But and I heard this quote fairly recently. That said, there are only two people in this world. And the first are people that are traumatized. And the second are people that are traumatized, but just don't know it. So I loved it. And I feel like that would explain Tina because she really doesn't identify with with trauma. And it's clearly a part of her, her early stories, her early messages. So brainspotting will reveal these things. And many unattended experiences meaning I don't, you know, your parents don't mean to traumatize you. And we'll look at how they do that in point number three, but it could be anything pre verbal, even like that of an adoption could be trauma, it could be traumatizing. So trauma overwhelms the brain's processing, leaving pieces of unprocessed experiences frozen in time and space. We look at the trauma capsules to identify those earlier messages that are no longer serving us with Tina, a question I would pose often where was where do your expectations of yourself and others come from? Are they too high? Are they too low? She would use the story of I'm not worthy of this attention if I can't please him as a protection, which is fine. That's what got her through those early childhood years. But that story is that narrative is no longer serving her at this moment. Number two, brains finding helps with increased attunement. If you didn't get attunement early on in childhood, you're going to get it in brains budding brains finding uses dual attunement. And it works not only with the client as a person, but also with the brain of the client, which is where the doula human frame comes in. So brain spotting therapists were closely to follow the different levels of client communication, all at the same time following any eye, and body cues. So with Tina, she works to regulate her brain and body but because of her attachment issues, she needed more from me, she needed me to be more interactive in our brain spotting resource state sessions so that she could feel safe. So essentially, that just meant more check ins from me where needed, whereas usually I stay pretty quiet during a brain spotting session. As your brain body healed, we switched from a resource model to a more activation model, which meant that things were progressing in the right direction. So without feeling that empathy from me, and it took some time to buy in, and to trust me, but, you know, she felt that presence of another person joining her on that journey. And so that was good. I think that traditional talk therapy wouldn't have achieved the same deep relationship and processing goals that we had. So I was happy with that. So increased attunement is number two. Number three is understanding attachment and old wounds. And so your brain spotting helps us learn how our old stuff defines us, and how to unlearn these thoughts and behaviors. When you look at a spot. Anywhere in the room, we looked at a spot, you bring up the event, she looked at a spot and you observe where your mind goes. In other words, when you look left or right, up or down, you experience things differently to the left and down to some may feel very scary. Maybe like a drop in your stomach scary, whereas the right side can feel really calming. And if you want to try this out, go ahead and head to atheist and recovery calm and type in Episode 94. And there is an exercise there for self spotting. I think that episode is how to treat anxiety head on. So back to number three, when you focus on something you have strong feelings about it. This looking left, right up down difference is more pronounced. Brain spotting will help you to find out more about your complex brain and then at first you don't like it. Maybe you just don't like how it feels. I think this is really common for people that are used to being in control. You know, I get that a lot like I don't like how this feels or I don't know if I'm doing this right. You just have to follow that train of thought. Follow it. Be curious about it. Your brain and body are trying to teach you something.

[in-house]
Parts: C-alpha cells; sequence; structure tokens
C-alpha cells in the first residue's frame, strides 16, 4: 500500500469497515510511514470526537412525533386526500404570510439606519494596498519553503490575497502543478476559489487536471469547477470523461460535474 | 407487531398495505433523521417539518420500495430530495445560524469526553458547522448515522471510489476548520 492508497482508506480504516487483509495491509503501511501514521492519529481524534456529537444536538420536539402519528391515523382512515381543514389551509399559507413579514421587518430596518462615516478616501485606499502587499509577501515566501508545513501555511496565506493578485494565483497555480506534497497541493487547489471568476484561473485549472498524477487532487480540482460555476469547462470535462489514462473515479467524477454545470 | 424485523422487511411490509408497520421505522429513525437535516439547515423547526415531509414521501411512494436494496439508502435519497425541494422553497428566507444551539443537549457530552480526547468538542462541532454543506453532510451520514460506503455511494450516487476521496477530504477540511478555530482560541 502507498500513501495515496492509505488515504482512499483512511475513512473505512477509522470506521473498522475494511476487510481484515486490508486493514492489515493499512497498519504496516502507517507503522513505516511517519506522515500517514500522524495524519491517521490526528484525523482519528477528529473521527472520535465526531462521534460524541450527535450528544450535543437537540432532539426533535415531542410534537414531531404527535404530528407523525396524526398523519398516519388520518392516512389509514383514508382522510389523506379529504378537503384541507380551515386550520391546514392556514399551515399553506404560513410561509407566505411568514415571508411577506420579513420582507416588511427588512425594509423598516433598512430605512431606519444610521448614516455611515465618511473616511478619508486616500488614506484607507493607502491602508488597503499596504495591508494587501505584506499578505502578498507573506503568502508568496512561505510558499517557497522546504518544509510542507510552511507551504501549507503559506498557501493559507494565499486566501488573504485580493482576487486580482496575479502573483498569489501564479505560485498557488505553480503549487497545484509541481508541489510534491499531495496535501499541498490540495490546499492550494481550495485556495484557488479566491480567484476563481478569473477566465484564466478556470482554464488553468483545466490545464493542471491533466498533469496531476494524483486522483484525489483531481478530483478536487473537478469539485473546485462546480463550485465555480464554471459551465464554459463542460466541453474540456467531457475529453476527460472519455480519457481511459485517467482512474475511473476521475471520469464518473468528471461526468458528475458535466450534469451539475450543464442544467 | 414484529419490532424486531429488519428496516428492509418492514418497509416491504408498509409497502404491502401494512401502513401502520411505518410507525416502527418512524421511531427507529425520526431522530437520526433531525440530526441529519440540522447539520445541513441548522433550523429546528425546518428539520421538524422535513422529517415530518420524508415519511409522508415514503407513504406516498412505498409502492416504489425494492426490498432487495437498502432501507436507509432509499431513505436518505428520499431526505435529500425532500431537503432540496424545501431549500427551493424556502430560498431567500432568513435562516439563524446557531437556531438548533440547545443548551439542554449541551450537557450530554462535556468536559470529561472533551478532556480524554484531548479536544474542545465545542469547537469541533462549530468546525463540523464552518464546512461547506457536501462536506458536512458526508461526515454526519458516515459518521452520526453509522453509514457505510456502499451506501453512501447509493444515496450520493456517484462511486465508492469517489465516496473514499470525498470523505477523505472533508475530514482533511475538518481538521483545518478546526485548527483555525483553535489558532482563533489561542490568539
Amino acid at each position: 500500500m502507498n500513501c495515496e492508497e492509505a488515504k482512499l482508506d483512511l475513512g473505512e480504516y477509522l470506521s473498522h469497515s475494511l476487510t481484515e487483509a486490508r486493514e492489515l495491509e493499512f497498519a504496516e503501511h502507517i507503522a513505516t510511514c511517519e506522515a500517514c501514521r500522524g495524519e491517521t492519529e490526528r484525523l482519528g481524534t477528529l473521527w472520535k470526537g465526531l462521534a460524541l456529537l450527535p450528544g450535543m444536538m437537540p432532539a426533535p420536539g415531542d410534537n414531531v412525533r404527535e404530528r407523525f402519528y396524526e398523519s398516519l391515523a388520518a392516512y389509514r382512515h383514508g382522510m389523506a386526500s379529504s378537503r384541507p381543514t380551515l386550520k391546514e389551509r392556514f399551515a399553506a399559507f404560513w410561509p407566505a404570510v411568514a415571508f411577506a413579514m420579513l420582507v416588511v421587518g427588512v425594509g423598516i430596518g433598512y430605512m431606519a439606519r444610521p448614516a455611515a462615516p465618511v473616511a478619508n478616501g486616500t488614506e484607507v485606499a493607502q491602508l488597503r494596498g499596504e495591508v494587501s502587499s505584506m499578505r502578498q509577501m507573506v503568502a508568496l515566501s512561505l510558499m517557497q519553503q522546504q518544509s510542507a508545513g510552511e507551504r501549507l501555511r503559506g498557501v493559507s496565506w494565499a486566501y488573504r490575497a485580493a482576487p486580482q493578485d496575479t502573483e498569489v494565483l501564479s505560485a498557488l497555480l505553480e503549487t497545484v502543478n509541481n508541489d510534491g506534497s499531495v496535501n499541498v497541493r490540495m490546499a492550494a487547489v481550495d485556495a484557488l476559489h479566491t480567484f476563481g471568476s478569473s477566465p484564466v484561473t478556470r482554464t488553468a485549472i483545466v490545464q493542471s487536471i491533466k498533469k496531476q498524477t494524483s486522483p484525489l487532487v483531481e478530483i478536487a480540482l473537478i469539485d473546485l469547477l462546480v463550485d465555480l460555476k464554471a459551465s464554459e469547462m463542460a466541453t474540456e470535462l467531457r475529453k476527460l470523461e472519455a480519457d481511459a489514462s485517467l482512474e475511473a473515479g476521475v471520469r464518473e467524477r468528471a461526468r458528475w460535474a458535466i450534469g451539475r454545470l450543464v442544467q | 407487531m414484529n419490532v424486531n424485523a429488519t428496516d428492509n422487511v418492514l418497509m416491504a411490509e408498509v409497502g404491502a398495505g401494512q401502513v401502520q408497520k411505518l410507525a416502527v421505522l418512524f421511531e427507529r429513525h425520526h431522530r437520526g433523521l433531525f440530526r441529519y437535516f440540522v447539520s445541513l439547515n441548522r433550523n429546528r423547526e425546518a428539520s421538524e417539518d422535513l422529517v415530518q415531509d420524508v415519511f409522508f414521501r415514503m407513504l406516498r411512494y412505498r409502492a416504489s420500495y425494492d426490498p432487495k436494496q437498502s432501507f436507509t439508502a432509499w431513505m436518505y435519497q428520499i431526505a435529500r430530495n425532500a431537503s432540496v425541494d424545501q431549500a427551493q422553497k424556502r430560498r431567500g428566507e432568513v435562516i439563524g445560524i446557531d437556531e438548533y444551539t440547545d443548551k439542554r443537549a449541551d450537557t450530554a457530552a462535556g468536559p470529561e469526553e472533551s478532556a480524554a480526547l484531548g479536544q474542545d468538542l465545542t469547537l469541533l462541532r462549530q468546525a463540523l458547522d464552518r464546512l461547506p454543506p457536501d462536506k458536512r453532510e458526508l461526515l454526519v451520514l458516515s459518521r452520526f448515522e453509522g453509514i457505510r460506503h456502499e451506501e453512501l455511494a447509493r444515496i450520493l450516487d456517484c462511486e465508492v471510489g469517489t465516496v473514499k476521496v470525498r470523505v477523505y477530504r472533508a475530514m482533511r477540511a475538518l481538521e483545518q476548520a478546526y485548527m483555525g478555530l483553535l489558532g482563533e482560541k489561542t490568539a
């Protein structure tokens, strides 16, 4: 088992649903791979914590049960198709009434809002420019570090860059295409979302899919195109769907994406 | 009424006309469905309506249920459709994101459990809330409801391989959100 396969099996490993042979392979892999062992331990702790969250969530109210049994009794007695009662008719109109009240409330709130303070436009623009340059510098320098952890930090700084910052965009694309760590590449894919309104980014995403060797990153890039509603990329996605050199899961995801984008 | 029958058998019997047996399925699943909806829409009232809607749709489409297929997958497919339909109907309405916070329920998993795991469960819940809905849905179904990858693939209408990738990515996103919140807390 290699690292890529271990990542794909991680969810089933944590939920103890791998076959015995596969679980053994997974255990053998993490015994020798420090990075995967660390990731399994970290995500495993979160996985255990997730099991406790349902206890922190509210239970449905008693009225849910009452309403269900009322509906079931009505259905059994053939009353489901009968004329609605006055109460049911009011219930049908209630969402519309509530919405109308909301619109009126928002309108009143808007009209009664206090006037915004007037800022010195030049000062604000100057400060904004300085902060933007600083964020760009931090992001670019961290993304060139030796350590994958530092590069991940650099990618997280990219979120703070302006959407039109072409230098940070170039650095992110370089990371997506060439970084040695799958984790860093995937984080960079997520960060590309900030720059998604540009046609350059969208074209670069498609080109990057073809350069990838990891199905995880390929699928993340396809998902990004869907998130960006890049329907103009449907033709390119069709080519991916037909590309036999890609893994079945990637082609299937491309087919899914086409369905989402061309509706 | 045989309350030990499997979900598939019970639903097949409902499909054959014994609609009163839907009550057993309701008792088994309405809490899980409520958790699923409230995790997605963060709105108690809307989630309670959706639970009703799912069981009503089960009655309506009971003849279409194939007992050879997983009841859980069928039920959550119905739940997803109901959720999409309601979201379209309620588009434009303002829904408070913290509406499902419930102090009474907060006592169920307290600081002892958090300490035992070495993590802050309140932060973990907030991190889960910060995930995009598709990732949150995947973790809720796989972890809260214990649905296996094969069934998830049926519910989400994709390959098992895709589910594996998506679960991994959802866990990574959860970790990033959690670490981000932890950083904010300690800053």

So getting back to attachment styles, Tina identifies mostly as avoidant attachment. And it's important to to know what you're I think to know what your attachment style is. I think it's very important. And you could use this within your relationships to in order to connect better with your loved ones. with Tina, we process down to a cellular cellular level her attachment wounds, process them down to resolution. So as a child, Tina was really only being seen when she when she was learning a skill. That was the only time. And so when she would look in her highly accomplished father's eyes, a lot of times there was anger. And that taught her that maybe I can't look others in the eyes directly. Or maybe there's a fear there a hesitation there to look others in the eyes directly because of those old wounds, that she was going to be judged harshly. No matter what your attachment style. However, the good news is if you can compassionately recognize your own attachment styles and not take it personally that's healing. If you can recognize others attachment styles and not take it personally, that's even, that's a bonus, you won the bonus round they're. So authentic attachment is an inherent quality of human beings. We all want to get there. And you can too, you can move in that direction with help. And that's really where the healing begins. So if you're interested in learning more about brain spotting, attachment styles and addiction, I provide brain spotting to individuals in Virginia at my office and resume online, anywhere in Virginia. Just go to atheists in recovery.com, click on the yellow Sculptra button in the top right of the homepage. And you can schedule your FREE 15 minute appointment with me. All right, guys. I hope you enjoyed this episode, and I'll talk to you soon.
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Write Often and Edit Well-Esther Perel